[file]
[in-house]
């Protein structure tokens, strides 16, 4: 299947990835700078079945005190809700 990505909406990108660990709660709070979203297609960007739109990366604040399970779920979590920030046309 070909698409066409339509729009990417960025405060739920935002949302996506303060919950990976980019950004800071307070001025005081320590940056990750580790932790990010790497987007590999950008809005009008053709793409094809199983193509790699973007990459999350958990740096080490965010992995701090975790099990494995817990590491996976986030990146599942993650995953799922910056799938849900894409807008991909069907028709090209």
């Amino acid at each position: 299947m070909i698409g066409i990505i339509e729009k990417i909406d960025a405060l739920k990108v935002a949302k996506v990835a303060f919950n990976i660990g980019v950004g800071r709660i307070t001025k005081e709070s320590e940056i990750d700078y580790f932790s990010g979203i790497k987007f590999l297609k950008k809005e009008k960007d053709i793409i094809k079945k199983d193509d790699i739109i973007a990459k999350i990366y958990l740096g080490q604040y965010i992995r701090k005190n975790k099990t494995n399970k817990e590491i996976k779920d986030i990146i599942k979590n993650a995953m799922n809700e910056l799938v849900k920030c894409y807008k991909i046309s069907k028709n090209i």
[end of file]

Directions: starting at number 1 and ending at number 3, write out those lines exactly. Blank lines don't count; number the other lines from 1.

[in-house]
């Protein structure tokens, strides 16, 4: 299947990835700078079945005190809700 990505909406990108660990709660709070979203297609960007739109990366604040399970779920979590920030046309 070909698409066409339509729009990417960025405060739920935002949302996506303060919950990976980019950004800071307070001025005081320590940056990750580790932790990010790497987007590999950008809005009008053709793409094809199983193509790699973007990459999350958990740096080490965010992995701090975790099990494995817990590491996976986030990146599942993650995953799922910056799938849900894409807008991909069907028709090209």
């Amino acid at each position: 299947m070909i698409g066409i990505i339509e729009k990417i909406d960025a405060l739920k990108v935002a949302k996506v990835a303060f919950n990976i660990g980019v950004g800071r709660i307070t001025k005081e709070s320590e940056i990750d700078y580790f932790s990010g979203i790497k987007f590999l297609k950008k809005e009008k960007d053709i793409i094809k079945k199983d193509d790699i739109i973007a990459k999350i990366y958990l740096g080490q604040y965010i992995r701090k005190n975790k099990t494995n399970k817990e590491i996976k779920d986030i990146i599942k979590n993650a995953m799922n809700e910056l799938v849900k920030c894409y807008k991909i046309s069907k028709n090209i």